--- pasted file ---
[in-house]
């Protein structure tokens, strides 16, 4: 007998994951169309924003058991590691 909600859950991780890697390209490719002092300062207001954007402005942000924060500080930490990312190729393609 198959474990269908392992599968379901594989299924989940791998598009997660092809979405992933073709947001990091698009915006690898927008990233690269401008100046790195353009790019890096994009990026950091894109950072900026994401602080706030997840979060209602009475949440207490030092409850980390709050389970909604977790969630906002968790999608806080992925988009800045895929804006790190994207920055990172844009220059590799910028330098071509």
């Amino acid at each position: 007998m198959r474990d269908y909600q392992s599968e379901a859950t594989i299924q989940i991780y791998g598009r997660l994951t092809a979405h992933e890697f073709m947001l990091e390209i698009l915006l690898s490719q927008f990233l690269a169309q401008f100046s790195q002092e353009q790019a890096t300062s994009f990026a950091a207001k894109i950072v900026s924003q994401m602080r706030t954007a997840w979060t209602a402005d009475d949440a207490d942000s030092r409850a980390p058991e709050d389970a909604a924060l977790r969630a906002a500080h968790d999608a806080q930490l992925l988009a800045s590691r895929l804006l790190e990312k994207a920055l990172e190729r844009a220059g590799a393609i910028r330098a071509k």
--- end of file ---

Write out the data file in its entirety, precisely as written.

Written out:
[in-house]
């Protein structure tokens, strides 16, 4: 007998994951169309924003058991590691 909600859950991780890697390209490719002092300062207001954007402005942000924060500080930490990312190729393609 198959474990269908392992599968379901594989299924989940791998598009997660092809979405992933073709947001990091698009915006690898927008990233690269401008100046790195353009790019890096994009990026950091894109950072900026994401602080706030997840979060209602009475949440207490030092409850980390709050389970909604977790969630906002968790999608806080992925988009800045895929804006790190994207920055990172844009220059590799910028330098071509």
């Amino acid at each position: 007998m198959r474990d269908y909600q392992s599968e379901a859950t594989i299924q989940i991780y791998g598009r997660l994951t092809a979405h992933e890697f073709m947001l990091e390209i698009l915006l690898s490719q927008f990233l690269a169309q401008f100046s790195q002092e353009q790019a890096t300062s994009f990026a950091a207001k894109i950072v900026s924003q994401m602080r706030t954007a997840w979060t209602a402005d009475d949440a207490d942000s030092r409850a980390p058991e709050d389970a909604a924060l977790r969630a906002a500080h968790d999608a806080q930490l992925l988009a800045s590691r895929l804006l790190e990312k994207a920055l990172e190729r844009a220059g590799a393609i910028r330098a071509k």